Bembo’s poems were borrowed, translated, and clearly plagiarized by subsequent generations of European writers. Among Italian poets, his greatest disciple was Giovanni Della Casa. In England, Sir Thomas Wyatt paraphrased “Voi me poneste in foco” (“Lady, You’ve Set Me All Afire”) from Gli Asolani, representing it as his own work, and Thomas Lodge included translations from Bembo in his Phillis poems. Because the principles of scansion are the same in Italian as in Spanish, Spanish poets such as Bartolomé de Torres Naharro, Juan Boscan, and Luis de Léon were especially avid imitators of Bembo’s verse, and Bembo’s poem “Quand’io penso al martire” (“Madrigal”) found its way into no less a work than Don Quixote de la Mancha (1605, 1615). Francisco de Sá de Miranda, who spent time in Italy in the 1520’s and became acquainted with Bembo, introduced Petrarchan imagery in Portugal and ultimately influenced the style of Luis de Camões. The epitaph Bembo wrote for Jacopo Sannazzaro, “De sacro cineri flores. Hic ille Maroni/ Syncerus, musa proximus ut tumulo” (Give to the sacred ashes flowers. Here Maro/ In Muse Sincerus neighbors as in tomb) was copied on Edmund Spenser’s tomb in Westminster Abbey.
As a native Venetian and an affiliate of the Papal Court who endorsed the Florentine dialect, Bembo did not see himself as a pacesetter. He had observed that the majority of older exemplary writers were native Tuscans, but he mistakenly considered himself the successor of such non-Tuscan writers as Pietro de Crescenzi and Guido delle Colonne of Messina. Actually, their works had been composed in Latin and translated anonymously by Tuscan scribes. It was not until the decision of Jacopo Sannazzaro, a Neopolitan, to write his highly successful Arcadia (1504) in Tuscan that the precedent of the Tuscan dialect as a vehicle for non-Tuscan writers was set. In the wake of Sannazzaro, Bembo proclaimed the preeminence of fourteenth century Tuscan; his views prevailed, and the influence of his prescriptive attitude on the subsequent development of Italian literature can hardly be exaggerated. Ludovico Ariosto, for example, undertook a massive revision of Orlando furioso (1516, 1521, 1532) after the appearance of Bembo’s Prose della volgar lingua. He attempted to bring his Italian closer to the precepts of Bembo by doubling consonants, modifying his use of the article (il for el, lo before impure s), and revising verb forms. In a letter to Bembo dated February 23, 1531, Ariosto announced his intention of coming to Padua to consult him on stylistic matters. Ariosto gave Bembo a permanent tribute in the body of his masterpiece:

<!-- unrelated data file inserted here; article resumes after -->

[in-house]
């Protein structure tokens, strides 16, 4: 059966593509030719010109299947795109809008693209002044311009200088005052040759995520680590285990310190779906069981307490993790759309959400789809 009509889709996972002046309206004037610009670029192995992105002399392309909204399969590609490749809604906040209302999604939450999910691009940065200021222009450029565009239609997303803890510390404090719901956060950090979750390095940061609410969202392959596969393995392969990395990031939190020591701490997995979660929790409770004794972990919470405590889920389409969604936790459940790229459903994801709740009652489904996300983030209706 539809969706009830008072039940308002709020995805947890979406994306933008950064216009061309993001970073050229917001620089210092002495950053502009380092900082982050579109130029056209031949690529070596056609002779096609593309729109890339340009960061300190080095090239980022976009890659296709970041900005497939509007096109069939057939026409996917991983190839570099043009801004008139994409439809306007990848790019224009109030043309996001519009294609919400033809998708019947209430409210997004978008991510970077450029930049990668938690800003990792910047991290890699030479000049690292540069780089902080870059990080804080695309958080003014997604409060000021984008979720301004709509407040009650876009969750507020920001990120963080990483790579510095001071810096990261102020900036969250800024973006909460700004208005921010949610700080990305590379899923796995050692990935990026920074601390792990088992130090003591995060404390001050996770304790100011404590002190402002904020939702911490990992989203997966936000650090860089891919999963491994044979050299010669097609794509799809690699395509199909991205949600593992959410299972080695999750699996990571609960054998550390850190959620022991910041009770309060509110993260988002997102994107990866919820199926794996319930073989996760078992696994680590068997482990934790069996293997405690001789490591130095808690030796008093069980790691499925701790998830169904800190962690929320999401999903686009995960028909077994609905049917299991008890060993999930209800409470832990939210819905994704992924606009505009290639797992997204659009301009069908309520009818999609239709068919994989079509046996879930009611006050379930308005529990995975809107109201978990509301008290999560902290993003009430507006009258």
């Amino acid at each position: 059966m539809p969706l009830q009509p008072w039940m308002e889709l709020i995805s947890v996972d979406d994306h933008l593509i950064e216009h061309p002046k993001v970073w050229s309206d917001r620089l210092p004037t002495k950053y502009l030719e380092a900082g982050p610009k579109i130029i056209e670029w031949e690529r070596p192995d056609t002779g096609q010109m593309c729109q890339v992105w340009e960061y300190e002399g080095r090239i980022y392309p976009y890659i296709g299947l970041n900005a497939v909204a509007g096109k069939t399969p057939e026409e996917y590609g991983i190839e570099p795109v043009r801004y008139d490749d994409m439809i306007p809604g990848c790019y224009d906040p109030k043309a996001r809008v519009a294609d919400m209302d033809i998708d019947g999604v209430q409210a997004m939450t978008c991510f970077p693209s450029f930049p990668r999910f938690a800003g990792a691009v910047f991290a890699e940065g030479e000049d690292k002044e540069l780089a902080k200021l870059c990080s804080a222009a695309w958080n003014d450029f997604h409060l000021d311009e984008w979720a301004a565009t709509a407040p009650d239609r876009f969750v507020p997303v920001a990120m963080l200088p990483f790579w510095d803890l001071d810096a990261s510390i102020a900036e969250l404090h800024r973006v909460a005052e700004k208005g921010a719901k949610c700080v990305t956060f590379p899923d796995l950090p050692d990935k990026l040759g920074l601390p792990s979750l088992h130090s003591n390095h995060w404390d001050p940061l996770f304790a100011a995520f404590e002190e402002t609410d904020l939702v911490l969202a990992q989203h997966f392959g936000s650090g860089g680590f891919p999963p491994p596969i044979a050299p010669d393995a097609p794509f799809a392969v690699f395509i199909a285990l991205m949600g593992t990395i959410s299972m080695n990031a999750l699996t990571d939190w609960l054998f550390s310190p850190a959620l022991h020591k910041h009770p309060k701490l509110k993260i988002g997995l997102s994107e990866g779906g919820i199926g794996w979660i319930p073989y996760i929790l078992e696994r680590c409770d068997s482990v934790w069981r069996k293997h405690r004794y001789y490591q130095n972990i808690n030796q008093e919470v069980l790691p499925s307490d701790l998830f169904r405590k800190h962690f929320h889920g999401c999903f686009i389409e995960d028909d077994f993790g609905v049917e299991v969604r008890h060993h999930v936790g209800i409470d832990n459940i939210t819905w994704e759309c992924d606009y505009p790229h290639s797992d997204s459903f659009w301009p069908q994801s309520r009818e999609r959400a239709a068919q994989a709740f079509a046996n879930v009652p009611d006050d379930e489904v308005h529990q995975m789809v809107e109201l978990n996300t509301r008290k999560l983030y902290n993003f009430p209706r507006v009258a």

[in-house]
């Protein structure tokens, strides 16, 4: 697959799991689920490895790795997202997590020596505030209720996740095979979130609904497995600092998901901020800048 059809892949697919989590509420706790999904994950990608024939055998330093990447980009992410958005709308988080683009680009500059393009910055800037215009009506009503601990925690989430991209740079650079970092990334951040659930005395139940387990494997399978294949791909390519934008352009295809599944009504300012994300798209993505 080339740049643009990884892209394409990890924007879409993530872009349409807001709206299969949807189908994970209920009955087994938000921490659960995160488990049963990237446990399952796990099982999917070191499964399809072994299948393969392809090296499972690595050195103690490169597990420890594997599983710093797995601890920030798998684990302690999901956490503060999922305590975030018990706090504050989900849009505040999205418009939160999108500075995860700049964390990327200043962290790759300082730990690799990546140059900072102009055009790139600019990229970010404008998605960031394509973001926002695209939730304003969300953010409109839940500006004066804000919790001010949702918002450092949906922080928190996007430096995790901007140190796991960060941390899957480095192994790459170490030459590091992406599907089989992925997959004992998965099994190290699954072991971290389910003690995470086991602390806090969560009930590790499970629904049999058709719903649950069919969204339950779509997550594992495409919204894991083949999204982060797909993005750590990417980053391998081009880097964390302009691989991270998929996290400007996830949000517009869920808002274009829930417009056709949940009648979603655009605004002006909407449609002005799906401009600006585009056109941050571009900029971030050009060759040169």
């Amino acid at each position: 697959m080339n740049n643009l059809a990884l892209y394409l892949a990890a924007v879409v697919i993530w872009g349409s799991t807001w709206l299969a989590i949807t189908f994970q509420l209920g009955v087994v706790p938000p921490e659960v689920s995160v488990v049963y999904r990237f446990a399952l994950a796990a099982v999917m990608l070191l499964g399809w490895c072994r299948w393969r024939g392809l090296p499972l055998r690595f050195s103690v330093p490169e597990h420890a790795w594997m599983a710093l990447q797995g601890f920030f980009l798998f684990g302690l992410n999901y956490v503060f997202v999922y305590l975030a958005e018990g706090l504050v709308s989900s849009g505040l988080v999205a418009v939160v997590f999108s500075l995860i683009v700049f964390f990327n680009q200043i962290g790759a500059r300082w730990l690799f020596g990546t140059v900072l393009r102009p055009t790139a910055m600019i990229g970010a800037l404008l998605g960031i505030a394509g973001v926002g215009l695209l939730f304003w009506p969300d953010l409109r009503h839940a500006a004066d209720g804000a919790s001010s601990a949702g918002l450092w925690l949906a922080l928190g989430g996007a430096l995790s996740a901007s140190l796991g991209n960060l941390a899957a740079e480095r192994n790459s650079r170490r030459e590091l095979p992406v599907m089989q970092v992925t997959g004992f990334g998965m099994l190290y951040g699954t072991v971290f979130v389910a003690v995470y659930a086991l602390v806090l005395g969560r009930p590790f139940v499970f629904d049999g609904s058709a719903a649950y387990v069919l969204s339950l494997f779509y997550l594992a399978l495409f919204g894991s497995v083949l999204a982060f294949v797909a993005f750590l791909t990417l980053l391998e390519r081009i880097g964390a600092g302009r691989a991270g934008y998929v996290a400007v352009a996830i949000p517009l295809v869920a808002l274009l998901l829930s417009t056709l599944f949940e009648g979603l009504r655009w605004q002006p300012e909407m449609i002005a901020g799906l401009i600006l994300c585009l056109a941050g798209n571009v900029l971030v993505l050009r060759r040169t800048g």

I see Pietro Bembo here,
Him who our pure and dulcet speech set free
From the base vulgar usage, and made clear
By his example what it ought to be.
Gli Asolani is a treatise on love in three books, with sixteen poems (canzones, canzonets, and one double sestina) interspersed in the text. The canzonets do not qualify as madrigals, even by Pietro Bembo’s own broad definition in Prose della volgar lingua, but in Italian Poets of the Renaissance, Joseph Tusiani nevertheless gives to one of them, “Quand’io penso al martire,” the title “Madrigal.” The treatise takes its name from the Castello d’Asolo, belonging to Caterina Cornaro, the former queen of Cyprus, in the mountains north of Venice, which also served as the poetic inspiration of Robert Browning, who made it the scene of “Pippa Passes” and finished there the collection of lyrics titled “Asolando.” Bembo wrote the treatise between 1497 and 1502, recast the work in 1503 and 1504, and published it in 1505, with a dedication to Lucrezia Borgia. The three principal speakers are three young Venetian gentlemen, Perottino, Gismondo, and...
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